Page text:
This morning I walked into the bathroom at work, and heard the unmistakable sound of a cricket. And it was loud.
At first I had the confused thought that it was coming from the ceiling. Then I thought to look on the ground, and sure enough, there was a cricket hiding behind the toilet. I managed to scoop him up, and despite having him escape once as I opened the door to leave the ladies room, I was able to recapture him and keep him in my cupped-together hands.
Approaching the back door, still in my riding gear (which is really just a t-shirt and yoga pants, I don’t go superman-style for my bike commutes), I poked my head into the cube of a coworker who is always in as early as I am.
“Could you open the door for me? ” I asked him.
Always agreeable, he got up with a smile to open the door.
He held it for me (I didn’t have my badge with me either, of course) as I jogged to the grassy woodsy area off the back parking lot.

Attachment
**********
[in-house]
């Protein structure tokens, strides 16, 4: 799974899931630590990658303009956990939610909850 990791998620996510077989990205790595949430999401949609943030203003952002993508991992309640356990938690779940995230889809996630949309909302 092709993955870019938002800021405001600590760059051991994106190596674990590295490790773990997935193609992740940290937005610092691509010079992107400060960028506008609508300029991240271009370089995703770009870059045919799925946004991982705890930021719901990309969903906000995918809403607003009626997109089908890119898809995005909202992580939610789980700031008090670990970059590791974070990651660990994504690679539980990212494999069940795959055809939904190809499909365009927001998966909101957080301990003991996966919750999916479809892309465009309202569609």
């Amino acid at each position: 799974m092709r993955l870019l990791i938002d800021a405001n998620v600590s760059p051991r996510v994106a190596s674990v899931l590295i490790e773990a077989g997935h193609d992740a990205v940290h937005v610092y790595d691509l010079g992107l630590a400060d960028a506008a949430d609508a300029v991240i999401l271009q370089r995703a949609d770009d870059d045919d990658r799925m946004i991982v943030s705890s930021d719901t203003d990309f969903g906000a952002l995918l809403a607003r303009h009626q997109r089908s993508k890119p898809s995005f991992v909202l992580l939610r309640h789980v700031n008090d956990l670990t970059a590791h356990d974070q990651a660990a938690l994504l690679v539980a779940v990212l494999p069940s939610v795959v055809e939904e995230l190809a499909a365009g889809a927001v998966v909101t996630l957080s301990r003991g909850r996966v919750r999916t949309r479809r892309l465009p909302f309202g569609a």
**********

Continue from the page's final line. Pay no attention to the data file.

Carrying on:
He never questioned what I was doing, or why I was saving a cricket. No comments at all, neither positive nor negative. Which, frankly, is a relief. I get enough unsolicited (and ignorant) advice during my bike commutes, I enjoy the simple acceptance of what might appear to be yet more crazy behavior from the representative vegan/bike commuter.
I couldn’t help but to think of what my response would have been, had he asked.
“Why the effort to save a cricket?” he might have asked.
“I choose life.” I might have responded.
And while that is a really simplistic explanation for why I’m vegan, why I’m bike commuting, why I’m determined to make the best environmental choices I can, it is a pretty encompassing one.
It is question that I think, if put baldly, most would have a hard time justifying any other response.
Can you imagine asking someone why they choose death, as they eat the remnants of an animal?
I’m sure it would go over like a lead balloon, even though that is the choice they are making.
So. I choose life. I’ll add that to my stock of possible responses to questions that might never get asked.
And in the meantime, it was the best possible start to a lackluster work day. An hour plus on the bike followed by the rescue of a loud cricket.